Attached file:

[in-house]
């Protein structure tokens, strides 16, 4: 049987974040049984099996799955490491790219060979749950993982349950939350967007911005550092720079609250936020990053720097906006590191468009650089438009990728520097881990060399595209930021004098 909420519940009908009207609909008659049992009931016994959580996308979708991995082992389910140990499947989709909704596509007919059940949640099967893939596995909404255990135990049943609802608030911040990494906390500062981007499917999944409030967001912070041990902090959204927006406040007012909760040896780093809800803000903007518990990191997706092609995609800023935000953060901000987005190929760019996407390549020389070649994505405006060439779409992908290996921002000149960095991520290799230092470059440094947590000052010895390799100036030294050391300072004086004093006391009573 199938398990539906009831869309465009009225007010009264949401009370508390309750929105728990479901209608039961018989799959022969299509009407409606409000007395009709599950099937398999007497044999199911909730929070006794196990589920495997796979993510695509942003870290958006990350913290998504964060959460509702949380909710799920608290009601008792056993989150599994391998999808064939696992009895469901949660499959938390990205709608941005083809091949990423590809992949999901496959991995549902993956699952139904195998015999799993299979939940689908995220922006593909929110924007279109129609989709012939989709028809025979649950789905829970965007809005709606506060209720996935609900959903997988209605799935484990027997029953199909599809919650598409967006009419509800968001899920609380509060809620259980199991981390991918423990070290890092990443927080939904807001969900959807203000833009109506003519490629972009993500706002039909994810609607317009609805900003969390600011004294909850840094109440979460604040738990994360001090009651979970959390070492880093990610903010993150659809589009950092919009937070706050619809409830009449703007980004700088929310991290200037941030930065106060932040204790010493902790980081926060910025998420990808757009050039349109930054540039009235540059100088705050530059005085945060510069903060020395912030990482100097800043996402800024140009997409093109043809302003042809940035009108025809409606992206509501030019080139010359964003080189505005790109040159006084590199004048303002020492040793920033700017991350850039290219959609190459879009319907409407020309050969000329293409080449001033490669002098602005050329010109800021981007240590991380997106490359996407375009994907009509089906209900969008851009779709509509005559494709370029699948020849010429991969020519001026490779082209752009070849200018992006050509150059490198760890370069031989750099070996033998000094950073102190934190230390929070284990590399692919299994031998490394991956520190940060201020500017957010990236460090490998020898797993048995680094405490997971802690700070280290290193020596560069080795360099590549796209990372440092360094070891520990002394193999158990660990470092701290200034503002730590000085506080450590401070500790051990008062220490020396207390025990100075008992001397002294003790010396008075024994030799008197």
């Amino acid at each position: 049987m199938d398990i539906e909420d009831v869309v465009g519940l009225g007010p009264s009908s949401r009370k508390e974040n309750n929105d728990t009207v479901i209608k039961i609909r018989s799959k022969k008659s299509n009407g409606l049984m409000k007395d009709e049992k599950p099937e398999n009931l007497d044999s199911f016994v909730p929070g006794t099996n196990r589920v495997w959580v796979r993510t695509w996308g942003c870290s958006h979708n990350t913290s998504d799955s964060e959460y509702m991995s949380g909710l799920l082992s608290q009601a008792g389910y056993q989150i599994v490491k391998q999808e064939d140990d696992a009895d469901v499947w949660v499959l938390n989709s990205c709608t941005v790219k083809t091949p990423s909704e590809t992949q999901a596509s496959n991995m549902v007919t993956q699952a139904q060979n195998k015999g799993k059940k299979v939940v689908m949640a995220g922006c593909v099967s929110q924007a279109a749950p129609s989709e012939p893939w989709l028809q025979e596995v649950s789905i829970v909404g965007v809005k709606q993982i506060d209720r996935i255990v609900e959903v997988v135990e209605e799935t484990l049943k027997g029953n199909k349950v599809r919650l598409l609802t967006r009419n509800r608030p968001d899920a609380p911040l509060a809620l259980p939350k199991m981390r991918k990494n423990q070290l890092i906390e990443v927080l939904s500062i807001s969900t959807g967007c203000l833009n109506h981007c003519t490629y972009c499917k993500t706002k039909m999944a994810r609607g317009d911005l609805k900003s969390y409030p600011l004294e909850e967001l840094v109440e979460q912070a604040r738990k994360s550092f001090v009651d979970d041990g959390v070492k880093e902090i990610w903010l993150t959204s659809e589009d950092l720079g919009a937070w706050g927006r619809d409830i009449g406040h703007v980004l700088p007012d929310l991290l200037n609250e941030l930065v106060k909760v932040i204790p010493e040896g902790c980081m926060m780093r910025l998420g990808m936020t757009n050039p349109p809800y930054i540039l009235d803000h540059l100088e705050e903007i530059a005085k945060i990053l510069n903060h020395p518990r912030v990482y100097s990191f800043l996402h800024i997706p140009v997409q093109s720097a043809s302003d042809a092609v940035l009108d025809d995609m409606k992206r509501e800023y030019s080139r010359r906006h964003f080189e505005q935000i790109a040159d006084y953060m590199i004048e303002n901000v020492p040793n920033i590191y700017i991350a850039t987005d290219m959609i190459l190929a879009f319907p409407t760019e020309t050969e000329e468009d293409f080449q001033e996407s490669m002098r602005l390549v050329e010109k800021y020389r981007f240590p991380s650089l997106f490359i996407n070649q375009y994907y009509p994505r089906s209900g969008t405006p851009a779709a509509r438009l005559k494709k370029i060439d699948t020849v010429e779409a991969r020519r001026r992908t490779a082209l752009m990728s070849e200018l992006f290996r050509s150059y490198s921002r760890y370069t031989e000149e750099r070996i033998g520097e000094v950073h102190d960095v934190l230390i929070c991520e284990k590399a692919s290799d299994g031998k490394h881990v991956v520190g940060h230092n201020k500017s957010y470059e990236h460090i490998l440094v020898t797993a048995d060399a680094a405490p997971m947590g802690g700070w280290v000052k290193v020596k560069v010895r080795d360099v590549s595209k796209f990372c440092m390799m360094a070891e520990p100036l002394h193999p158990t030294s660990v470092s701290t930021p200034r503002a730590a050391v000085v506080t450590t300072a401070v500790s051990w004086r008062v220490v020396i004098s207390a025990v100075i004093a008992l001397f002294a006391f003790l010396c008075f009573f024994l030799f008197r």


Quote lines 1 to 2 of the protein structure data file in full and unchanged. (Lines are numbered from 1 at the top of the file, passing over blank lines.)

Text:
[in-house]
């Protein structure tokens, strides 16, 4: 049987974040049984099996799955490491790219060979749950993982349950939350967007911005550092720079609250936020990053720097906006590191468009650089438009990728520097881990060399595209930021004098 909420519940009908009207609909008659049992009931016994959580996308979708991995082992389910140990499947989709909704596509007919059940949640099967893939596995909404255990135990049943609802608030911040990494906390500062981007499917999944409030967001912070041990902090959204927006406040007012909760040896780093809800803000903007518990990191997706092609995609800023935000953060901000987005190929760019996407390549020389070649994505405006060439779409992908290996921002000149960095991520290799230092470059440094947590000052010895390799100036030294050391300072004086004093006391009573 199938398990539906009831869309465009009225007010009264949401009370508390309750929105728990479901209608039961018989799959022969299509009407409606409000007395009709599950099937398999007497044999199911909730929070006794196990589920495997796979993510695509942003870290958006990350913290998504964060959460509702949380909710799920608290009601008792056993989150599994391998999808064939696992009895469901949660499959938390990205709608941005083809091949990423590809992949999901496959991995549902993956699952139904195998015999799993299979939940689908995220922006593909929110924007279109129609989709012939989709028809025979649950789905829970965007809005709606506060209720996935609900959903997988209605799935484990027997029953199909599809919650598409967006009419509800968001899920609380509060809620259980199991981390991918423990070290890092990443927080939904807001969900959807203000833009109506003519490629972009993500706002039909994810609607317009609805900003969390600011004294909850840094109440979460604040738990994360001090009651979970959390070492880093990610903010993150659809589009950092919009937070706050619809409830009449703007980004700088929310991290200037941030930065106060932040204790010493902790980081926060910025998420990808757009050039349109930054540039009235540059100088705050530059005085945060510069903060020395912030990482100097800043996402800024140009997409093109043809302003042809940035009108025809409606992206509501030019080139010359964003080189505005790109040159006084590199004048303002020492040793920033700017991350850039290219959609190459879009319907409407020309050969000329293409080449001033490669002098602005050329010109800021981007240590991380997106490359996407375009994907009509089906209900969008851009779709509509005559494709370029699948020849010429991969020519001026490779082209752009070849200018992006050509150059490198760890370069031989750099070996033998000094950073102190934190230390929070284990590399692919299994031998490394991956520190940060201020500017957010990236460090490998020898797993048995680094405490997971802690700070280290290193020596560069080795360099590549796209990372440092360094070891520990002394193999158990660990470092701290200034503002730590000085506080450590401070500790051990008062220490020396207390025990100075008992001397002294003790010396008075024994030799008197």